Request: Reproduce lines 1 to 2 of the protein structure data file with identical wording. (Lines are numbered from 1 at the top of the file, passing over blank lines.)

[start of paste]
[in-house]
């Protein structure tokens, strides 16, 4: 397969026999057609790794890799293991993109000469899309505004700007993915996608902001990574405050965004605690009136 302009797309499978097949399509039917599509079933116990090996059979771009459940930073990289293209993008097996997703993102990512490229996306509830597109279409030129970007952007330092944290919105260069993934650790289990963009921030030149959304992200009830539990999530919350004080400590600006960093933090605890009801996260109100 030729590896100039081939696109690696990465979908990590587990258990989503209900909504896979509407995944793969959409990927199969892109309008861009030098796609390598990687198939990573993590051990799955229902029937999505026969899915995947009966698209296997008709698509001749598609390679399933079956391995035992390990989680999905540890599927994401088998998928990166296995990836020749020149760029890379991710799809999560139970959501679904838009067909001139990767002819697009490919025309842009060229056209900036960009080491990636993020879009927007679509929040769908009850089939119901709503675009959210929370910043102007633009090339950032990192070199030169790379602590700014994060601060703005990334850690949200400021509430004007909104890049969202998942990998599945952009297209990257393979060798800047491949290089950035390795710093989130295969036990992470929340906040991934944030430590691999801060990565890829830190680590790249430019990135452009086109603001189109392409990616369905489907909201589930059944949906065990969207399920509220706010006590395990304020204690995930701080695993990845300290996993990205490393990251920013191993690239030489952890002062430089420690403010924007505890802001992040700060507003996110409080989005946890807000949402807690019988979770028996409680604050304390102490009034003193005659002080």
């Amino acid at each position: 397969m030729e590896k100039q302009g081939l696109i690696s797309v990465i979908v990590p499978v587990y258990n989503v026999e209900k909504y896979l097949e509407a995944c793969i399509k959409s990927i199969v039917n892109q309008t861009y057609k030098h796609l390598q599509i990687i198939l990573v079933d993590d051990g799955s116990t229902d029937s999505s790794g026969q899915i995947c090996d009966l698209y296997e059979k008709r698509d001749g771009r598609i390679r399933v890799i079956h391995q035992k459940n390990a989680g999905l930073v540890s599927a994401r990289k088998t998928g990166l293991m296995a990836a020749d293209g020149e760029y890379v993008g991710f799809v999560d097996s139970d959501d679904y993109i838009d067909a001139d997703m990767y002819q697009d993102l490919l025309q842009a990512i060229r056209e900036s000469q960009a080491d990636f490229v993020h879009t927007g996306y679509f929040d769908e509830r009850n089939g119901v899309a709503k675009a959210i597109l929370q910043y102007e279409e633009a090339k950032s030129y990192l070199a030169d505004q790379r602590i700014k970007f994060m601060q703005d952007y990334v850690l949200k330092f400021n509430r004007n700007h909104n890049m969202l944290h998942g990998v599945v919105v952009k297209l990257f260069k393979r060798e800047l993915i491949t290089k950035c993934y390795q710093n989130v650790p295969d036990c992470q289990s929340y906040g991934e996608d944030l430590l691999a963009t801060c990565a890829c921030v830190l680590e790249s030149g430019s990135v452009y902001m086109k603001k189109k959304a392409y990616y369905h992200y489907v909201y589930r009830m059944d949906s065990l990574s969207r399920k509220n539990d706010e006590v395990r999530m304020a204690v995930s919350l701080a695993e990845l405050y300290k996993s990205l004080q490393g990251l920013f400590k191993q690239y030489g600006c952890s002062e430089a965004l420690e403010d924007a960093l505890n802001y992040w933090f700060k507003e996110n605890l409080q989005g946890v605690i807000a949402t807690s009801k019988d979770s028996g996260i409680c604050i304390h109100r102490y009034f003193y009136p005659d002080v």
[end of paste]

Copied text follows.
[in-house]
């Protein structure tokens, strides 16, 4: 397969026999057609790794890799293991993109000469899309505004700007993915996608902001990574405050965004605690009136 302009797309499978097949399509039917599509079933116990090996059979771009459940930073990289293209993008097996997703993102990512490229996306509830597109279409030129970007952007330092944290919105260069993934650790289990963009921030030149959304992200009830539990999530919350004080400590600006960093933090605890009801996260109100 030729590896100039081939696109690696990465979908990590587990258990989503209900909504896979509407995944793969959409990927199969892109309008861009030098796609390598990687198939990573993590051990799955229902029937999505026969899915995947009966698209296997008709698509001749598609390679399933079956391995035992390990989680999905540890599927994401088998998928990166296995990836020749020149760029890379991710799809999560139970959501679904838009067909001139990767002819697009490919025309842009060229056209900036960009080491990636993020879009927007679509929040769908009850089939119901709503675009959210929370910043102007633009090339950032990192070199030169790379602590700014994060601060703005990334850690949200400021509430004007909104890049969202998942990998599945952009297209990257393979060798800047491949290089950035390795710093989130295969036990992470929340906040991934944030430590691999801060990565890829830190680590790249430019990135452009086109603001189109392409990616369905489907909201589930059944949906065990969207399920509220706010006590395990304020204690995930701080695993990845300290996993990205490393990251920013191993690239030489952890002062430089420690403010924007505890802001992040700060507003996110409080989005946890807000949402807690019988979770028996409680604050304390102490009034003193005659002080």